When the iPhone took the world by storm in the mid-2000s, it launched the beginning of the mobile revolution. Screen size increased, usability and performance rapidly improved and, before you knew it, almost everyone around you was scrolling through a smartphone. Practically overnight, the smartphone market had transformed, and that opened the floodgates of mobile business intelligence (BI) for IT to see how those smart devices were being used and how collected data could actionably improve their organizations’ existing processes and workflows.
But despite the advantages of mobile BI for improving business, challenges remain in this area according to Redwood Capital’s recent Sector Report on Business Intelligence. The report states that multiple devices, real-time connectivity and security are three main hurdles:
- Numerous mobile devices: With a myriad of mobile devices now available for consumers, there’s been a spike in integration and protection problems. The industry has to become more sophisticated, and organizations must invest in not only the technology but also the skills to manage all the devices that are currently available. While this is not necessarily a new problem—the first generation iPhone debuted in 2007—there will undoubtedly be more devices released as we forge ahead, all that will contain sensitive corporate information. Organizations are combating this increase in devices in a few ways, according to the report. Some have responded by not allowing local data or applications to be stored. Certain industries, such as healthcare and government, prefer an HTML 5 or browser-based experience and do not want to see data downloaded onto devices. Meanwhile, others are relying on software solutions that make it seamless to extend enterprise applications to mobile devices without sacrificing interface functionality or network security.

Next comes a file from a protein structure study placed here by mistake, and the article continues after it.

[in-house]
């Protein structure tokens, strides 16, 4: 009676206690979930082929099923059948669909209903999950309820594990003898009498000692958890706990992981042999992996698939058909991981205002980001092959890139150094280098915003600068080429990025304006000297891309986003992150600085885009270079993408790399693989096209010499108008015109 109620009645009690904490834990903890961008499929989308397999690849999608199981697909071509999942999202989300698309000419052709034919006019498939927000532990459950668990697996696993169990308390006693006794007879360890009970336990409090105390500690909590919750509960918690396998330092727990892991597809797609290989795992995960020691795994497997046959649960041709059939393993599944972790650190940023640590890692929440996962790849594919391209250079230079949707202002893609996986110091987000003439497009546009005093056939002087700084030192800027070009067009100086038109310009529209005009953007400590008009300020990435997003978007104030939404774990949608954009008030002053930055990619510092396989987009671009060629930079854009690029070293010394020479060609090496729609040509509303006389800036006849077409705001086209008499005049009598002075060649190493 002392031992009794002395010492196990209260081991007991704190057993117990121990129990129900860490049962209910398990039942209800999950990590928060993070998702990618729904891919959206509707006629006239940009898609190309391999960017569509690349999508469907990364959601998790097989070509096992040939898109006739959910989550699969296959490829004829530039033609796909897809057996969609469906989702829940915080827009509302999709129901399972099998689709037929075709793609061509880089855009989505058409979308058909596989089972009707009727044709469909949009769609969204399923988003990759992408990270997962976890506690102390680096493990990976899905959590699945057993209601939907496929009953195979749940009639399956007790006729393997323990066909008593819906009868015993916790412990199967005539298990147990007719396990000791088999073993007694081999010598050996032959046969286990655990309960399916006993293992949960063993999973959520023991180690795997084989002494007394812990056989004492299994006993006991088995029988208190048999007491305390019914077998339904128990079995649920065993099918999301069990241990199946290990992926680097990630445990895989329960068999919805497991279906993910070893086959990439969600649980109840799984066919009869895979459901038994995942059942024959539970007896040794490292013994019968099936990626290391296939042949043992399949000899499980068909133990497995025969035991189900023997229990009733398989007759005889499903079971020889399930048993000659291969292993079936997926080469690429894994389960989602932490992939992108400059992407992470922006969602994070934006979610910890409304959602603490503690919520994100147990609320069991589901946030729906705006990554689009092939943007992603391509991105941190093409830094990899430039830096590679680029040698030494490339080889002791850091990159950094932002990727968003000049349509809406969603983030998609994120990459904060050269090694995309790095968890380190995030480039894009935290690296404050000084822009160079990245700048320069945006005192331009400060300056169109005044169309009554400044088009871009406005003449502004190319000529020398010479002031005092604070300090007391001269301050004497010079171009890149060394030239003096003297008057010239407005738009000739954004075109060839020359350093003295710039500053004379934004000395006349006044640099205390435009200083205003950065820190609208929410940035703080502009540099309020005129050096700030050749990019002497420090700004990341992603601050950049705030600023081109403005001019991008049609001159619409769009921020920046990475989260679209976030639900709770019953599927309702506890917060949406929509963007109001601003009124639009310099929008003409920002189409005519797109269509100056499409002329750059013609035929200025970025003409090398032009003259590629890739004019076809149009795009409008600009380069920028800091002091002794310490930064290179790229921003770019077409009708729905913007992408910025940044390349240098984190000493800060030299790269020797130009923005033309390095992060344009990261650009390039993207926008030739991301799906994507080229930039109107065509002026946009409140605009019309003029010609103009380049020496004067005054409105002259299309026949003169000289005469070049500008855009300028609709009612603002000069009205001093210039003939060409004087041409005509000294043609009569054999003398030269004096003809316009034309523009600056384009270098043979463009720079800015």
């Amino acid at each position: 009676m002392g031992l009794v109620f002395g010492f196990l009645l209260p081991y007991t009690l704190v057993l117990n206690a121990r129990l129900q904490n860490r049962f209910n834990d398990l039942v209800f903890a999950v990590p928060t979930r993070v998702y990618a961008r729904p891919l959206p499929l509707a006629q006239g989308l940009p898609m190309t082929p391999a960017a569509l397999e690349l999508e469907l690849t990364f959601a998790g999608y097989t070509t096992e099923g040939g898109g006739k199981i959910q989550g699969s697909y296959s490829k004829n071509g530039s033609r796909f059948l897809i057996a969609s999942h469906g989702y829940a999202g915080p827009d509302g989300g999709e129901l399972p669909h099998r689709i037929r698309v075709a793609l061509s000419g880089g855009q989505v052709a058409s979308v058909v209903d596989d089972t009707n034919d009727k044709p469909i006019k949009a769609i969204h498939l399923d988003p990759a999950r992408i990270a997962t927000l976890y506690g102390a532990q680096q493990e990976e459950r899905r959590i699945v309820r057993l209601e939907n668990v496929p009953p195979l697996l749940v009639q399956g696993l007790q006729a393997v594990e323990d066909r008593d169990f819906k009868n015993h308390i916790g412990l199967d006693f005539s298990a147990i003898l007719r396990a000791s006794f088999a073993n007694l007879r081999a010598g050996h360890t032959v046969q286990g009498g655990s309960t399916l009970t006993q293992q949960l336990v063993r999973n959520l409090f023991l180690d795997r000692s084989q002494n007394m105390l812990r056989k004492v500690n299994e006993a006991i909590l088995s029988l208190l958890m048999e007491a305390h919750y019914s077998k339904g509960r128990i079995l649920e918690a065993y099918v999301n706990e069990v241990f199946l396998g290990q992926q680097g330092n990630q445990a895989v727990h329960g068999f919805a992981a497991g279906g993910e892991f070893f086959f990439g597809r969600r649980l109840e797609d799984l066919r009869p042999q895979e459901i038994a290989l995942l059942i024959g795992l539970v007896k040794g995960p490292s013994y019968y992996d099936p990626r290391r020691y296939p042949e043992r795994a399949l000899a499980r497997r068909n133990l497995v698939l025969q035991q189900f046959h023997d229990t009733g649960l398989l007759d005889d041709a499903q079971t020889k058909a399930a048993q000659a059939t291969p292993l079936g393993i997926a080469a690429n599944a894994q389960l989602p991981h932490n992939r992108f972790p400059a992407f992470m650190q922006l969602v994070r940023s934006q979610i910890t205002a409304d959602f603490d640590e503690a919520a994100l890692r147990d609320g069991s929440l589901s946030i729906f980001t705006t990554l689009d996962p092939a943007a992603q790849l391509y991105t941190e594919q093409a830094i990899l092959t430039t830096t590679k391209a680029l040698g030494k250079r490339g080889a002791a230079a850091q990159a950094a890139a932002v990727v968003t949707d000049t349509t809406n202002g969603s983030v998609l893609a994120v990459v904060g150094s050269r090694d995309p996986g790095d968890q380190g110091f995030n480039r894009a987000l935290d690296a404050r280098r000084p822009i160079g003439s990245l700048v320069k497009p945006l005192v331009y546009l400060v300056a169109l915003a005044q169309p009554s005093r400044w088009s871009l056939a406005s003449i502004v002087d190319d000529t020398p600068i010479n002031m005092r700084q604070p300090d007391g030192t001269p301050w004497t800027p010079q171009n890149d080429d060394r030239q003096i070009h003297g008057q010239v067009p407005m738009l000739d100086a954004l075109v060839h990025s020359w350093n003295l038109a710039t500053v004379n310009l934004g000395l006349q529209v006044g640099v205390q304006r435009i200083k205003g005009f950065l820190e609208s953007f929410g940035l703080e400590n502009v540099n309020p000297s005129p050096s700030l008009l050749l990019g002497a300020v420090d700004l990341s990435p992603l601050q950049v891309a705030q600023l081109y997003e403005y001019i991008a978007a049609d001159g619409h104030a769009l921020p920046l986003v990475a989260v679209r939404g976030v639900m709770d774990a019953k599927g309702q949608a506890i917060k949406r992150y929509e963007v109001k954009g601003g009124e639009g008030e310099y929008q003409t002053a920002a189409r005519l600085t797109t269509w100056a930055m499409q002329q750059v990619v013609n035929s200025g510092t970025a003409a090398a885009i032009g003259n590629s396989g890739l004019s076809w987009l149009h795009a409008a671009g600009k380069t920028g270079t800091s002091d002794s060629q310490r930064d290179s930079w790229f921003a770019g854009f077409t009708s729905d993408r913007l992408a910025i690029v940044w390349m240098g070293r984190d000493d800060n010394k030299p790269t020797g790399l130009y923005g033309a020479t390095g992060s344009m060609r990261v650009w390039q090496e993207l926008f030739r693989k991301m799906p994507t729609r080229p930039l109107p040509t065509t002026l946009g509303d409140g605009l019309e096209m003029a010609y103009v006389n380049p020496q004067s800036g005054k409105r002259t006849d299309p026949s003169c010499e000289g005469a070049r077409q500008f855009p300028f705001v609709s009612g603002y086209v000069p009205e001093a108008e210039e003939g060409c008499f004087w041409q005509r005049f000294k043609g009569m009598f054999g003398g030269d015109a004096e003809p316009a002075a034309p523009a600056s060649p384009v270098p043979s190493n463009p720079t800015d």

- Instantaneous connectivity: Real time intelligence does not always mean that an end user is able to act on that information in real time; there are sometimes mobile network constraints, such as coverage and bandwidth limitations, that prevent them from being able to do so. Therefore, instant connectivity can be a challenge in the world of mobile BI. The bottom line is that organizations need a mobile BI application that can seamlessly transition online to offline without disruption, loss of data or user functionality. For instance, consider the importance of a police officer needing instant connectivity: with an always-on mobile BI app, he or she has the ability to perform real-time background checks right from the patrol car.
- Security: Many of us have heard about how hackers are increasingly targeting mobile devices. In fact, according to Redwood Capital’s report, new mobile malware families were up sharply in 2012—the majority targeting Android devices. Malicious Android applications alone were expected to top the 1 million mark in 2014. With so many organizations being vulnerable to mobile device security incidents, it’s paramount that IT and business users work together to fully secure devices with such capabilities as password protection or full disk encryption to protect data. Even if the user’s device falls into the wrong hands, confidential enterprise information must remain protected.
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